Illinois' new law allowing inmates to train for some professional licenses before their release has produced its first success story.
Landus Jackson took all of the required classes and was approved to receive his cosmetology and barber's license, but he was still in an Illinois prison. Once released from the Vienna Correctional Center, Jackson was able to secure his license right away, and with it, a better chance to stay out of prison. Jackson is the first to do so thanks to the new law.
Jackson is excited about his job prospects.
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"I feel that this has given me a bigger opportunity to do whatever it is that I want to do," Jackson, 40, said.
“I am extremely proud that Illinois is taking steps to improve outcomes for men and women who have been incarcerated,” Illinois Department of Corrections (IDOC) acting Director John Baldwin said. “Everyone deserves a second chance, and that is exactly what Landus is getting today -- a fair shot at finding employment that will increase his odds of not returning to IDOC custody.”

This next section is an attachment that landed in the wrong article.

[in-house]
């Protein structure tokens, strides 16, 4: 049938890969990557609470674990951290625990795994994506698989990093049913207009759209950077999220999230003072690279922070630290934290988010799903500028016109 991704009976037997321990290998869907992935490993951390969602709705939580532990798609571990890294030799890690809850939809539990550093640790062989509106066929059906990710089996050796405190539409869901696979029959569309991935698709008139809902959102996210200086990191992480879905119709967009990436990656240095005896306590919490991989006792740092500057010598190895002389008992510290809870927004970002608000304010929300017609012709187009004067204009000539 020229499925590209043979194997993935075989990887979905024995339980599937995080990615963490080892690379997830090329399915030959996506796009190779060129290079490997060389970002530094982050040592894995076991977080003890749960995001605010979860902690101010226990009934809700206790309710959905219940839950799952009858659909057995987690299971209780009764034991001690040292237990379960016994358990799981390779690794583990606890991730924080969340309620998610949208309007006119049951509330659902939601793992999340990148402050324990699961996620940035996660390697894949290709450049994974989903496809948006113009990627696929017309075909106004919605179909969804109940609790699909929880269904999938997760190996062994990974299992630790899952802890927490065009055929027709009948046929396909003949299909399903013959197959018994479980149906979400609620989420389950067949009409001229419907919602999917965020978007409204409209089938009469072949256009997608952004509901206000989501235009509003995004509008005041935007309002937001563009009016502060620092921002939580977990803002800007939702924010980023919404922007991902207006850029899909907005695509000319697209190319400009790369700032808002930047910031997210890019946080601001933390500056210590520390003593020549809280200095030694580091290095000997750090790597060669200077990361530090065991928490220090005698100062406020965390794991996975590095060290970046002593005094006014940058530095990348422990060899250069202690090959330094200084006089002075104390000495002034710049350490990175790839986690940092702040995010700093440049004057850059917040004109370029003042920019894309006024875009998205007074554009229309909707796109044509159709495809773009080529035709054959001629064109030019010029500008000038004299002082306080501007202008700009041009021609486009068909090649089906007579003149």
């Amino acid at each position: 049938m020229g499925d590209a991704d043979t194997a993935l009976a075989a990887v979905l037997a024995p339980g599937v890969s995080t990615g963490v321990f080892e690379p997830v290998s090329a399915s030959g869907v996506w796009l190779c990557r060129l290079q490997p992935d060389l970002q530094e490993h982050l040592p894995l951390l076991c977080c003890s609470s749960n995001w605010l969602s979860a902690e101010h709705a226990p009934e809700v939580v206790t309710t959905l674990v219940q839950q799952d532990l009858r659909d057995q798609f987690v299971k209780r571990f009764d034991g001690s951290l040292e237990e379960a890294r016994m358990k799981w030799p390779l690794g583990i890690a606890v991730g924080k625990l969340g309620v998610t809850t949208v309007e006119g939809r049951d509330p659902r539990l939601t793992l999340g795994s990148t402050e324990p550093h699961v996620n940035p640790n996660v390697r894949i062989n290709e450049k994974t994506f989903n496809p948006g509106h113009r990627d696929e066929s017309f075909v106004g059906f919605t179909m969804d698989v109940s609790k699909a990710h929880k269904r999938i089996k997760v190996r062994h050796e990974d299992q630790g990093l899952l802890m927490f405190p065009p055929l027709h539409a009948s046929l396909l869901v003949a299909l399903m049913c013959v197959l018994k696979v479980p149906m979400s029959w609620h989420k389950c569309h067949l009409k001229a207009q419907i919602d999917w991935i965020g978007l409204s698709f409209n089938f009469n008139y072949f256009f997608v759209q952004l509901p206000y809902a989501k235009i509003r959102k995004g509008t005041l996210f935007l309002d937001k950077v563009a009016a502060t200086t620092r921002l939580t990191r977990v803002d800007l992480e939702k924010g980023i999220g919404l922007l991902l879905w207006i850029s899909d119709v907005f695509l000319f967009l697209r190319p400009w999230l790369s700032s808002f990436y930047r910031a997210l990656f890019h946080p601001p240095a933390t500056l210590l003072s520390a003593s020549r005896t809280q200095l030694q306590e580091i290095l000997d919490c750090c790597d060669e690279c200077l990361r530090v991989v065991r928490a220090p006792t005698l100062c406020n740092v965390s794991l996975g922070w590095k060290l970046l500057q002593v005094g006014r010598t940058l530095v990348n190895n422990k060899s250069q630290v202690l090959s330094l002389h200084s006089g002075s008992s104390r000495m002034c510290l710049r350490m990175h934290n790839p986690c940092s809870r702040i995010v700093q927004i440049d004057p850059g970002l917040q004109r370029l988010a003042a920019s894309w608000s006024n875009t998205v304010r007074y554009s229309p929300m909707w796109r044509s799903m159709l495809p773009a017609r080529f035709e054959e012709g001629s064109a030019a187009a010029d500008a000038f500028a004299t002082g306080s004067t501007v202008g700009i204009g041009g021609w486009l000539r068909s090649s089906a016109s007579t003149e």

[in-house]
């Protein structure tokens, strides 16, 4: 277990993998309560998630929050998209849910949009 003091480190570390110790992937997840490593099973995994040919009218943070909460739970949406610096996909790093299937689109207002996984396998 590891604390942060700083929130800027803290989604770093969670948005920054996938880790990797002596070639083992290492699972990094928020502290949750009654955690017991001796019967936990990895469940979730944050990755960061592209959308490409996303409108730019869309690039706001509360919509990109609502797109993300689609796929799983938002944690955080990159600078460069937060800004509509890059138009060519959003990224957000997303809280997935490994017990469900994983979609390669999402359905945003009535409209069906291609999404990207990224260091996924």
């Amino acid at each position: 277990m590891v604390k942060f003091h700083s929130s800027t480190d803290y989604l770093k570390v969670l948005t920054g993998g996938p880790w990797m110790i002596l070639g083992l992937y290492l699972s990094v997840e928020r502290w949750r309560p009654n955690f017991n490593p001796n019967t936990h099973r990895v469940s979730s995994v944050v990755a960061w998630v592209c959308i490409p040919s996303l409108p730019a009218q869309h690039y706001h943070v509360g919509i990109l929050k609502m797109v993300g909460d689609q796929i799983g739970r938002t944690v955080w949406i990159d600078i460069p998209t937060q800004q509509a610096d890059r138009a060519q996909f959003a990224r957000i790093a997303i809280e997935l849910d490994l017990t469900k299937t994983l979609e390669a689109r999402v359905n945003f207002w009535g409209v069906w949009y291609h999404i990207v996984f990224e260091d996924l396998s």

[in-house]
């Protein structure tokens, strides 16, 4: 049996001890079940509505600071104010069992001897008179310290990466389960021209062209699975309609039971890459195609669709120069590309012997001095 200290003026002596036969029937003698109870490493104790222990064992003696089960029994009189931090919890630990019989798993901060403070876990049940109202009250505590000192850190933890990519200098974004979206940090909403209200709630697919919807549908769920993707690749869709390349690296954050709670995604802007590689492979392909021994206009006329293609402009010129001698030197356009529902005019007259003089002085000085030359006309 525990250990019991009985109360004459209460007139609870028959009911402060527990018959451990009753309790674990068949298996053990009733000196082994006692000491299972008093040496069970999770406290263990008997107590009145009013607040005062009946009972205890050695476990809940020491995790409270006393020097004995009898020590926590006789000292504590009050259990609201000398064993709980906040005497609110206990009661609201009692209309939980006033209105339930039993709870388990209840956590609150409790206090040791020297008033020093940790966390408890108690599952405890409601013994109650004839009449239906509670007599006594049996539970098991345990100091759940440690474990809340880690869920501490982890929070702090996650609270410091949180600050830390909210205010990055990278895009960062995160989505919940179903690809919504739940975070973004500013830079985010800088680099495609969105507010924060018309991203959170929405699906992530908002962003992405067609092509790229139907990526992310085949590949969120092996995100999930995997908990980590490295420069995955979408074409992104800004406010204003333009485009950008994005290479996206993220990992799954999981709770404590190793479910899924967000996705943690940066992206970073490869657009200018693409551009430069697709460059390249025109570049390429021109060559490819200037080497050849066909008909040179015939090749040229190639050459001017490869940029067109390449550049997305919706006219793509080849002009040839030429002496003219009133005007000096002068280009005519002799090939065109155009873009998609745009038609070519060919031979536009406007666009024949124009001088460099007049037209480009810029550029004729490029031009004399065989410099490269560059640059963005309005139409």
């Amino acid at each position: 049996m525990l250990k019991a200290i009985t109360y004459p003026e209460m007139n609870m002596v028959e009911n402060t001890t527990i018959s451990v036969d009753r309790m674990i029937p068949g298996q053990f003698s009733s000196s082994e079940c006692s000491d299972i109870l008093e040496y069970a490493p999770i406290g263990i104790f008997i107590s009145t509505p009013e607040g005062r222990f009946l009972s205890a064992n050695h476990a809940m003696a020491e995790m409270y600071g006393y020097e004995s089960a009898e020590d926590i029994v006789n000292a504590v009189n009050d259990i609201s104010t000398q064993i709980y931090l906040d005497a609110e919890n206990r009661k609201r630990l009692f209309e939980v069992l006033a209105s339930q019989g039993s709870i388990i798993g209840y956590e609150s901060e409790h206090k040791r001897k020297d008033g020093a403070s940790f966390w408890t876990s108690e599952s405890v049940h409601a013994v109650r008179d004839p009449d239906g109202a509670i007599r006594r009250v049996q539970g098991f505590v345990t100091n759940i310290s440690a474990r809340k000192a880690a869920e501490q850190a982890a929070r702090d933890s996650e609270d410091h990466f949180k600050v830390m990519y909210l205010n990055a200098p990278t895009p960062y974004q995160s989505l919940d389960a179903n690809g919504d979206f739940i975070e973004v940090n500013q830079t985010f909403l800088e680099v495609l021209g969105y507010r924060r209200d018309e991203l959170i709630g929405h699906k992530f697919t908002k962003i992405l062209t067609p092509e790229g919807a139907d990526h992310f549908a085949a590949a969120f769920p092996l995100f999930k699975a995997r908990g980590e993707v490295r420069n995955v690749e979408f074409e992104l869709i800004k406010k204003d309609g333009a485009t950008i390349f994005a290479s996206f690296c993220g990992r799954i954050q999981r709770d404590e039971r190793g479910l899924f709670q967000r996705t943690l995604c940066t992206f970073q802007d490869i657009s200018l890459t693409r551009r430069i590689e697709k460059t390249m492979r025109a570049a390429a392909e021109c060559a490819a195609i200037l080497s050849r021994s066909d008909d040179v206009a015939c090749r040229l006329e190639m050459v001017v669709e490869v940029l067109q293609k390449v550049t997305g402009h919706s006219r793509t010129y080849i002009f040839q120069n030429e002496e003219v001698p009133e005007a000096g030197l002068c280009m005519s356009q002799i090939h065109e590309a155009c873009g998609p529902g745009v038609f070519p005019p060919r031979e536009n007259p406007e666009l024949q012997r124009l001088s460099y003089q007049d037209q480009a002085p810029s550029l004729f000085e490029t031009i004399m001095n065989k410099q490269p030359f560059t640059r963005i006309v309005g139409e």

The state requires 1,500 hours of training to get the license, so before the law, Jackson would have needed to spend months training without pay after his release before he could support himself with his skills.
"So often, when offenders are released, there are a lot of hurdles in their path that prevent them from finding employment," Corrections Spokeswoman Nicole Wilson said. "We anticipate all who complete their courses are going to at least apply for that license before they leave IDOC custody."
Gov. Bruce Rauner, by executive order, created a commission with the goal of reducing the prison population in Illinois by 25 percent by 2025. Removing barriers for ex-inmates to get professional licenses was one of the commission’s recommendations.